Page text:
WEST TAMPA — Tampa housing officials are discussing the future of a 44-acre site of North Boulevard Homes, an aging public housing complex that is slated for demolition and redevelopment.
The Tampa Housing Authority also is looking at how the property plans might fit within a broader plan to redevelop portions of West Tampa and Julian B. Lane Riverfront Park. Those efforts dovetail with an even grander scheme, known as InVision Tampa, which Mayor Bob Buckhorn is promoting to re-invigorate downtown Tampa and surrounding neighborhoods.
On Tuesday housing authority officials will present four redevelopment scenarios at a meeting of the Hillsborough County School Board.
The proposals generally aim for greater public access to the Hillsborough River. One deals only with the housing authority’s project to replace North Boulevard Homes with a mixed-income, mixed-use community and excludes any city or county properties. Two entail moving ball fields including those at Stewart Middle School.
A fourth option calls for tearing down and relocating Stewart Middle and Just elementary schools. The new locations would be about one block south of Main Street and one block closer to Blake High School. Ball fields also would be moved.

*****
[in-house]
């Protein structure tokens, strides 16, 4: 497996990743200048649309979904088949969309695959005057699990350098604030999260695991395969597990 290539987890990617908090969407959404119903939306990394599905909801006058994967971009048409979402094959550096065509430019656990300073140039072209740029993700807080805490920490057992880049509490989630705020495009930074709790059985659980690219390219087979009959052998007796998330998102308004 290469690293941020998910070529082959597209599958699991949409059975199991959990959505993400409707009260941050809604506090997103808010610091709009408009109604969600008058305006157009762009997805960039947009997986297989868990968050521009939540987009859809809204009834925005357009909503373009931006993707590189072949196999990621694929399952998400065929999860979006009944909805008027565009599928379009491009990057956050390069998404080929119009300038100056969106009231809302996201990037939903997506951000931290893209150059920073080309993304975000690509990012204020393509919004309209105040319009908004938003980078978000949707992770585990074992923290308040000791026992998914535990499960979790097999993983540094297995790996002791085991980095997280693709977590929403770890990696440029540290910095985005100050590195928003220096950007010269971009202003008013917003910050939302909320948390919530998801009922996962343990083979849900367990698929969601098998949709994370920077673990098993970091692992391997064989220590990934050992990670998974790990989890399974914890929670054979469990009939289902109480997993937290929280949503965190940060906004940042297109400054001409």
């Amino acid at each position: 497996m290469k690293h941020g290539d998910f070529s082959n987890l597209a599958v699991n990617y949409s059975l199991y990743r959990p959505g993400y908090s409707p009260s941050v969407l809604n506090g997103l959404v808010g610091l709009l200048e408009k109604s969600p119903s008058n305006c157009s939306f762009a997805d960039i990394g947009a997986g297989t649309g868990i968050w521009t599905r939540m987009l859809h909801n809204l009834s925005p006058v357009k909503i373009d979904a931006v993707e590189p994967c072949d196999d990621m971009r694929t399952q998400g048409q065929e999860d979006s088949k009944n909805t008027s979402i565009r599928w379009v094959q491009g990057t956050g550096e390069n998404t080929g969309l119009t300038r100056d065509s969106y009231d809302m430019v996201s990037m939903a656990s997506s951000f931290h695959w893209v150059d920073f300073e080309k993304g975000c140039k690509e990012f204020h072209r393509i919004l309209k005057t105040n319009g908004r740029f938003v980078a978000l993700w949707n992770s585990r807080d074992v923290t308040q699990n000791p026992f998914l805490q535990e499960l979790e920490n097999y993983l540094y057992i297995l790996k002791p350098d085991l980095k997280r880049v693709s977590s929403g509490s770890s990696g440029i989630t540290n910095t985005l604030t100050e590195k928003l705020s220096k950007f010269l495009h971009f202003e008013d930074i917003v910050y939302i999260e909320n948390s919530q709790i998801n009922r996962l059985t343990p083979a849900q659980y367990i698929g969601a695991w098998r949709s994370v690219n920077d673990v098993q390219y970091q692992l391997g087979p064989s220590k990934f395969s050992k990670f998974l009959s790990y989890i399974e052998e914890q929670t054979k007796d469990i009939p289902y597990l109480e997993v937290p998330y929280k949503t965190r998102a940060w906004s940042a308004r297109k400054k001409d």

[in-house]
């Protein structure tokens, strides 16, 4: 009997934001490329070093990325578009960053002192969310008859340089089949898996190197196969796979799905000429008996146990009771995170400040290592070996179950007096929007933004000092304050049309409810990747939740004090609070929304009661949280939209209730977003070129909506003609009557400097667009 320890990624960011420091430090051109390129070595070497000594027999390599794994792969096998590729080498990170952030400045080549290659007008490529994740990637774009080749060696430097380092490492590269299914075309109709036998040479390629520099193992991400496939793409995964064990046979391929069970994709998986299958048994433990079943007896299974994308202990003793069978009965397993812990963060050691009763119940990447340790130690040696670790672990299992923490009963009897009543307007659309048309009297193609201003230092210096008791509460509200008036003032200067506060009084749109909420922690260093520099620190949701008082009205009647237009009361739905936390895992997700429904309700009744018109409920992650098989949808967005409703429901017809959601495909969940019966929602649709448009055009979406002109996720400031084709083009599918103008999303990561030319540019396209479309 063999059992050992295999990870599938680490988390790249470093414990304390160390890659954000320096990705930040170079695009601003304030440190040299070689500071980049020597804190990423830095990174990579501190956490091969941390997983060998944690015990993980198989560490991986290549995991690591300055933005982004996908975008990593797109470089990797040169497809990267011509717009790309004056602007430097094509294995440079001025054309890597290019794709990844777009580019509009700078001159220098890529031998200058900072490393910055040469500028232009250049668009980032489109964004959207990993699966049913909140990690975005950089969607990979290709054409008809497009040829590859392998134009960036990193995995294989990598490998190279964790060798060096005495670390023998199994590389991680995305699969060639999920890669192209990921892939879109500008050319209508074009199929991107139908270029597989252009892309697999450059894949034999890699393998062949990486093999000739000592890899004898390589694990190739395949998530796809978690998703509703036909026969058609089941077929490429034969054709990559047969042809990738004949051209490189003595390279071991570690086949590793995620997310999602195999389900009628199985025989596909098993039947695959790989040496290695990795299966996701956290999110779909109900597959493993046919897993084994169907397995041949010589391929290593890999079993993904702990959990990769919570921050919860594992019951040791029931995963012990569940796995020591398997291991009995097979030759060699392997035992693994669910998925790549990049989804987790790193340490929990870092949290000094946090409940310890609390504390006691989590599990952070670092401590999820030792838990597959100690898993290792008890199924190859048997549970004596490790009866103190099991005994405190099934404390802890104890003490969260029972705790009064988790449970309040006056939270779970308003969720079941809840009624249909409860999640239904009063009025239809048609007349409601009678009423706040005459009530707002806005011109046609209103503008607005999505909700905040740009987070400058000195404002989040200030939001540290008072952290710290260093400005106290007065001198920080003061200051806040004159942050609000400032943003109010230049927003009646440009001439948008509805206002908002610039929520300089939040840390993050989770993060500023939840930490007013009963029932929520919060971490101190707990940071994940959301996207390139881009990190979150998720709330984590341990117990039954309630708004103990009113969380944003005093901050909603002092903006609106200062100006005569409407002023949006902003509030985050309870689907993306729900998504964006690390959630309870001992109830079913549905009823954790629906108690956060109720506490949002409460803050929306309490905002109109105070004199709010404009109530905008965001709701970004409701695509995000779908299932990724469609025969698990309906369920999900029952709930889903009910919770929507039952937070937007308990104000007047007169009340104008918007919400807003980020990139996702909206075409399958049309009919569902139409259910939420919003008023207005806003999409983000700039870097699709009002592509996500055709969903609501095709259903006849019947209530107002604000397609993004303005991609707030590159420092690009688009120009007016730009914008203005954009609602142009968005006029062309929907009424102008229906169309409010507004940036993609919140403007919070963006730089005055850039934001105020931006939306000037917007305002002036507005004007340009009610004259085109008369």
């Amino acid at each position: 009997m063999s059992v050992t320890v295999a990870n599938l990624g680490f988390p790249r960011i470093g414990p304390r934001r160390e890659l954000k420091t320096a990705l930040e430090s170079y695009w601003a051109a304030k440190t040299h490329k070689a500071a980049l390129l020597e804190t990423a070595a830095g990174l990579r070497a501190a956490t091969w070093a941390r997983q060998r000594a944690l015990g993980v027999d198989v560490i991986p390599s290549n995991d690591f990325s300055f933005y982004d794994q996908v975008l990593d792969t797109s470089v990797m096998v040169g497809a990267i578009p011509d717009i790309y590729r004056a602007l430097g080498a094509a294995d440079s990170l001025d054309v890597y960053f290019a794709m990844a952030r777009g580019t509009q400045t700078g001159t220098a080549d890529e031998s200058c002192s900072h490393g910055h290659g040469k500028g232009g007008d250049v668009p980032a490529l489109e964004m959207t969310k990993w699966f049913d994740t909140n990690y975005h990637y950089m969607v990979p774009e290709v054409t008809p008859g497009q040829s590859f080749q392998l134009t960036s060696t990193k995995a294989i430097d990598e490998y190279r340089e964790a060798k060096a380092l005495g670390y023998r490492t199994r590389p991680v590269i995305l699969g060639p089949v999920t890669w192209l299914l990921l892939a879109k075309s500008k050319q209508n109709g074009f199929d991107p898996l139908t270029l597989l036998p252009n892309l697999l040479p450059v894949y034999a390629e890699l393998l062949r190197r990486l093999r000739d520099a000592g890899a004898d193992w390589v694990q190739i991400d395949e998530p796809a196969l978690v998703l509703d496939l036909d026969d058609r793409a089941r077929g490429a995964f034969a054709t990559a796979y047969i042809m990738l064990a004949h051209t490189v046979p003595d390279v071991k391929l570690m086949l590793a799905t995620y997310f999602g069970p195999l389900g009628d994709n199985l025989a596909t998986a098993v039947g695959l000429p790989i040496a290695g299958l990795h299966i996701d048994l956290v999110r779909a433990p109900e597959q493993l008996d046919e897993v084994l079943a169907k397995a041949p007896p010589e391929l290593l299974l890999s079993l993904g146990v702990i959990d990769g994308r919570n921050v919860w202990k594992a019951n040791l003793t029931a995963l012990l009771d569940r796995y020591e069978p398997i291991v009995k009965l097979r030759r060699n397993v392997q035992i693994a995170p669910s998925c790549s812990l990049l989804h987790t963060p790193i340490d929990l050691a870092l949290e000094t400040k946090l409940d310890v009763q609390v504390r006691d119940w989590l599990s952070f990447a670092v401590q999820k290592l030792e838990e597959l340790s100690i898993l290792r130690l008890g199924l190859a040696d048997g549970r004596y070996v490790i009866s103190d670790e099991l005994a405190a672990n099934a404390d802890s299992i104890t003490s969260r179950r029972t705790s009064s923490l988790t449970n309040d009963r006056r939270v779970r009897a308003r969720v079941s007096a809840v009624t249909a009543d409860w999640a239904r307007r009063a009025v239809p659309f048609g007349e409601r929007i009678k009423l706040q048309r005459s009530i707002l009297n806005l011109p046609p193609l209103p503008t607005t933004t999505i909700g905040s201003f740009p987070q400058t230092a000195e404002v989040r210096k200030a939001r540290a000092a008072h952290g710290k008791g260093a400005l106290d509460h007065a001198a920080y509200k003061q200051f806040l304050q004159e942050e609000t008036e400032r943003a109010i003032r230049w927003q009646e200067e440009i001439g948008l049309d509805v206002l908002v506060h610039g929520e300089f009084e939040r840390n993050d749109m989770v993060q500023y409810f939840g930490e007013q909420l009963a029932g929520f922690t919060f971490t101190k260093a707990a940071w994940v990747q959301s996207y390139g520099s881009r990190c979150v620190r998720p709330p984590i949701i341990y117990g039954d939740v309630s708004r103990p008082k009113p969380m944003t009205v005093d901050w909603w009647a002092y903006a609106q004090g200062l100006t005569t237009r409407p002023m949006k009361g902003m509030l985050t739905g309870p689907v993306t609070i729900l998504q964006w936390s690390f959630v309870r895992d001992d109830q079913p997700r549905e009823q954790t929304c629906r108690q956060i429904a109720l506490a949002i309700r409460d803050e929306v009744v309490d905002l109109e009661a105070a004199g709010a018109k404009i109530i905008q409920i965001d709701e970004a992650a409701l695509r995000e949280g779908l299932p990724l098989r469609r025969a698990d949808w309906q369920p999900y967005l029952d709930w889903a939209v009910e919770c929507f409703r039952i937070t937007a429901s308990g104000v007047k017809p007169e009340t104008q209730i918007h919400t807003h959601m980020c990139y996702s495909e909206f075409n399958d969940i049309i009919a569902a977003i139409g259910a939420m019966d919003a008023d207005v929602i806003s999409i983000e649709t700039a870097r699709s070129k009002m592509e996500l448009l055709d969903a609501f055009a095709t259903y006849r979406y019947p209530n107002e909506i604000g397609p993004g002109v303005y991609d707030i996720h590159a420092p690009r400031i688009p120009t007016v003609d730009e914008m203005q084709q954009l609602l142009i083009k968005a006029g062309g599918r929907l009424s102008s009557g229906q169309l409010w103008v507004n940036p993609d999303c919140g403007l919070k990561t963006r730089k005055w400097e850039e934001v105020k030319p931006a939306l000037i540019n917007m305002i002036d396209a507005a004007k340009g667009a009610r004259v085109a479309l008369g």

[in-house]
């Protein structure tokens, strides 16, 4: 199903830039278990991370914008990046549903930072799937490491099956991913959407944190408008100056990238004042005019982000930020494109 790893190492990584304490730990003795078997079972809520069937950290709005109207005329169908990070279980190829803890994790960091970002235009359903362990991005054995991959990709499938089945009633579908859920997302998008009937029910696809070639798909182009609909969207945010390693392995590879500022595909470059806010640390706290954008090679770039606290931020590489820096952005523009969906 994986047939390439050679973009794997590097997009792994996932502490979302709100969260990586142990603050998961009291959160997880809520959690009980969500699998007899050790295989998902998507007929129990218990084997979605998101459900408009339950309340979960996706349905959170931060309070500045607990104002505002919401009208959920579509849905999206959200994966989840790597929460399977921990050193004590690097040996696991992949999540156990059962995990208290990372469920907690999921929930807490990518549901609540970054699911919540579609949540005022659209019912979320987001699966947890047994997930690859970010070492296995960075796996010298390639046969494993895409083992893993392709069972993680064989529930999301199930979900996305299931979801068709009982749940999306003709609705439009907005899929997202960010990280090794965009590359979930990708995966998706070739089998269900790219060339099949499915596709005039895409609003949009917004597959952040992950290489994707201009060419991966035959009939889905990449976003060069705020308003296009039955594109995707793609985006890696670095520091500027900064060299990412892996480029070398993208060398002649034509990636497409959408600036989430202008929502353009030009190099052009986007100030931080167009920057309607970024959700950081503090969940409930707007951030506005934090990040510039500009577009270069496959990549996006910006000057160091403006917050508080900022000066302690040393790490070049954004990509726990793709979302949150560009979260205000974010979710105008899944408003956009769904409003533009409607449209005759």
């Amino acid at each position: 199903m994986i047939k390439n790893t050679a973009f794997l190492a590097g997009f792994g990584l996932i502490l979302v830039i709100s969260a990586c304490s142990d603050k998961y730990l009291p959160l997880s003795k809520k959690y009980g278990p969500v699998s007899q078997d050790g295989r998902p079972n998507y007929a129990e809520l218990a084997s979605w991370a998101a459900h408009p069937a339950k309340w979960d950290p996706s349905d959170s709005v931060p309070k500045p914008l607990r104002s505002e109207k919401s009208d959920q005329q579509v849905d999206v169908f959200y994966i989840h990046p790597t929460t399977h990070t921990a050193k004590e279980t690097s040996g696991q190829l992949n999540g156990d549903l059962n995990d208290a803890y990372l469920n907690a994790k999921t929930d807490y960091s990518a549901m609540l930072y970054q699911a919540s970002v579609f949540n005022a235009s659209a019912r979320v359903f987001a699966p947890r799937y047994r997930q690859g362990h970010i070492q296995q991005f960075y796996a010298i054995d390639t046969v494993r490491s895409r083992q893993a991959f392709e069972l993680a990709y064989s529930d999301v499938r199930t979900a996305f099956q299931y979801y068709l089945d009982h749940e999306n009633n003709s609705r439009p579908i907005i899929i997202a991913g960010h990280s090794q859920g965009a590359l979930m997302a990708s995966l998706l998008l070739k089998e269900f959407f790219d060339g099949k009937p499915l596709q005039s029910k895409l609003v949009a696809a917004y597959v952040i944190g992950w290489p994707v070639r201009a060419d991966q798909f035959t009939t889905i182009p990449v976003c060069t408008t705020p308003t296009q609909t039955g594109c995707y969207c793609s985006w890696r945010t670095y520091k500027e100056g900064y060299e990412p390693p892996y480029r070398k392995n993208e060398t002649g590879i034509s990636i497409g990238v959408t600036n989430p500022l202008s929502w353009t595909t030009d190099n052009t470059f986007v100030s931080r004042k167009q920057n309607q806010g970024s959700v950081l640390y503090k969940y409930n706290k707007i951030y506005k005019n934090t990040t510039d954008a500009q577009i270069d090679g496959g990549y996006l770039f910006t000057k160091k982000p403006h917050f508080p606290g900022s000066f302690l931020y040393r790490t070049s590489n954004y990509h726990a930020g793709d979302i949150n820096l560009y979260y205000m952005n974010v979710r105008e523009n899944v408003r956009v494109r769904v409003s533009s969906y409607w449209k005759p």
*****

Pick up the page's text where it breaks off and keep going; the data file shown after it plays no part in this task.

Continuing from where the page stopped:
Blake and Dunbar Elementary schools would remain at their existing locations.
The intent would be to create an “education corridor,” said Leroy Moore, the housing authority’s chief operating officer. “You have a sense of a campus,” he said.
Tuesday’s presentation will be the first time school board members formally have seen the proposal, said Cathy Valdes, the school district’s chief facilities manager.
“There are a lot of things to discuss,” she said.
The housing authority doesn’t have a preferred option among the four scenarios, Moore said. It is a process of narrowing down choices to reach a final plan, he said.
A series of InVision Tampa workshops were held at Blake to get residents’ thoughts on what they want to see happen in the West Tampa river area. “InVision Tampa is the impetus for what we are refining,” Moore said. “It’s growing out of that process.”
Costs have not been determined. And, Moore said, “Nobody has money to do anything.”
If the schools were relocated, Valdes said their demolition and reconstruction could take up to two years and cost $50 million.
Valdes said: “Any plan they propose would have to be cost neutral to the school district.”
Housing authority officials next year expect to apply for a federal grant to cover cost of moving about 1,800 residents from North Boulevard Homes and building infrastructure, such as utilities and sewer lines, for new development on the site.
Reaching agreement on a vision and securing design and construction dollars will take teamwork and collaboration from city, county and housing authority entities, Moore said. “They (school board) are a key partner,” he said. “With a good plan ... with political will, we’ll find opportunities (for funds) to come in the future.”